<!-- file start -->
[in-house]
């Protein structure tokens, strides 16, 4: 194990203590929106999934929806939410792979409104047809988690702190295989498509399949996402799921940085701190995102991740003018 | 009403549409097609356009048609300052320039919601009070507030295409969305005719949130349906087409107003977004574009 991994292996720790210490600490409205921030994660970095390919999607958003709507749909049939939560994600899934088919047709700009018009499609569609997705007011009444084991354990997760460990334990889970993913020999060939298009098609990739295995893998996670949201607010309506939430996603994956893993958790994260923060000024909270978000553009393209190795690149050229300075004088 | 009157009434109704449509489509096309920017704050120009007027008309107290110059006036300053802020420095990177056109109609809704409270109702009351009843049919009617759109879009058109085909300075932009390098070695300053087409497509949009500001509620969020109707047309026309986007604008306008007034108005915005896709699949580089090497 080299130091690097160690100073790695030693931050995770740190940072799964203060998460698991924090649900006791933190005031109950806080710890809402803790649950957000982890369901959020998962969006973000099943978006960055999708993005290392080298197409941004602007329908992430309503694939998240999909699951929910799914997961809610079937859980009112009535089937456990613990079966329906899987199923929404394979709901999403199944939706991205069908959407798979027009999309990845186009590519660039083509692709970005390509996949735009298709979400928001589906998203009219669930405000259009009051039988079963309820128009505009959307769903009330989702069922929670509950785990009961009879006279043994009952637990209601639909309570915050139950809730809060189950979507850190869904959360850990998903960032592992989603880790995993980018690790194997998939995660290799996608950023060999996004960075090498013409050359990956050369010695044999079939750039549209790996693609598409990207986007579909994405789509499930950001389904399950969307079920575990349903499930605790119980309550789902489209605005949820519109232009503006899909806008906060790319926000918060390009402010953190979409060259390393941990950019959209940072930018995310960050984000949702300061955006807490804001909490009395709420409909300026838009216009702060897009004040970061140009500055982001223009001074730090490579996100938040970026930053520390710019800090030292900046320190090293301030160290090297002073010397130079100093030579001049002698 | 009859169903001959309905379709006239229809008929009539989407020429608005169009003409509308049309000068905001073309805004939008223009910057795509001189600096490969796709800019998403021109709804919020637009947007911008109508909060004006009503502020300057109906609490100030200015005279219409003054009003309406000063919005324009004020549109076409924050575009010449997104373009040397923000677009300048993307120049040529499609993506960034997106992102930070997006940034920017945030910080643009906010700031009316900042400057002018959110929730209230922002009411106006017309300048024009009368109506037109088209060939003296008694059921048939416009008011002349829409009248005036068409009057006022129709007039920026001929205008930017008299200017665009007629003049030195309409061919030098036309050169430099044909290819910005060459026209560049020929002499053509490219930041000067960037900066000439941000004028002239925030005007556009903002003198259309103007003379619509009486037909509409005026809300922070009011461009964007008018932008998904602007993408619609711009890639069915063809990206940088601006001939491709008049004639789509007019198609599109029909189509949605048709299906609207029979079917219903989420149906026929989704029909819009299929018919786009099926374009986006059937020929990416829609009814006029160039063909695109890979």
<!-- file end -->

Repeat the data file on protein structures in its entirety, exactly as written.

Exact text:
[in-house]
């Protein structure tokens, strides 16, 4: 194990203590929106999934929806939410792979409104047809988690702190295989498509399949996402799921940085701190995102991740003018 | 009403549409097609356009048609300052320039919601009070507030295409969305005719949130349906087409107003977004574009 991994292996720790210490600490409205921030994660970095390919999607958003709507749909049939939560994600899934088919047709700009018009499609569609997705007011009444084991354990997760460990334990889970993913020999060939298009098609990739295995893998996670949201607010309506939430996603994956893993958790994260923060000024909270978000553009393209190795690149050229300075004088 | 009157009434109704449509489509096309920017704050120009007027008309107290110059006036300053802020420095990177056109109609809704409270109702009351009843049919009617759109879009058109085909300075932009390098070695300053087409497509949009500001509620969020109707047309026309986007604008306008007034108005915005896709699949580089090497 080299130091690097160690100073790695030693931050995770740190940072799964203060998460698991924090649900006791933190005031109950806080710890809402803790649950957000982890369901959020998962969006973000099943978006960055999708993005290392080298197409941004602007329908992430309503694939998240999909699951929910799914997961809610079937859980009112009535089937456990613990079966329906899987199923929404394979709901999403199944939706991205069908959407798979027009999309990845186009590519660039083509692709970005390509996949735009298709979400928001589906998203009219669930405000259009009051039988079963309820128009505009959307769903009330989702069922929670509950785990009961009879006279043994009952637990209601639909309570915050139950809730809060189950979507850190869904959360850990998903960032592992989603880790995993980018690790194997998939995660290799996608950023060999996004960075090498013409050359990956050369010695044999079939750039549209790996693609598409990207986007579909994405789509499930950001389904399950969307079920575990349903499930605790119980309550789902489209605005949820519109232009503006899909806008906060790319926000918060390009402010953190979409060259390393941990950019959209940072930018995310960050984000949702300061955006807490804001909490009395709420409909300026838009216009702060897009004040970061140009500055982001223009001074730090490579996100938040970026930053520390710019800090030292900046320190090293301030160290090297002073010397130079100093030579001049002698 | 009859169903001959309905379709006239229809008929009539989407020429608005169009003409509308049309000068905001073309805004939008223009910057795509001189600096490969796709800019998403021109709804919020637009947007911008109508909060004006009503502020300057109906609490100030200015005279219409003054009003309406000063919005324009004020549109076409924050575009010449997104373009040397923000677009300048993307120049040529499609993506960034997106992102930070997006940034920017945030910080643009906010700031009316900042400057002018959110929730209230922002009411106006017309300048024009009368109506037109088209060939003296008694059921048939416009008011002349829409009248005036068409009057006022129709007039920026001929205008930017008299200017665009007629003049030195309409061919030098036309050169430099044909290819910005060459026209560049020929002499053509490219930041000067960037900066000439941000004028002239925030005007556009903002003198259309103007003379619509009486037909509409005026809300922070009011461009964007008018932008998904602007993408619609711009890639069915063809990206940088601006001939491709008049004639789509007019198609599109029909189509949605048709299906609207029979079917219903989420149906026929989704029909819009299929018919786009099926374009986006059937020929990416829609009814006029160039063909695109890979």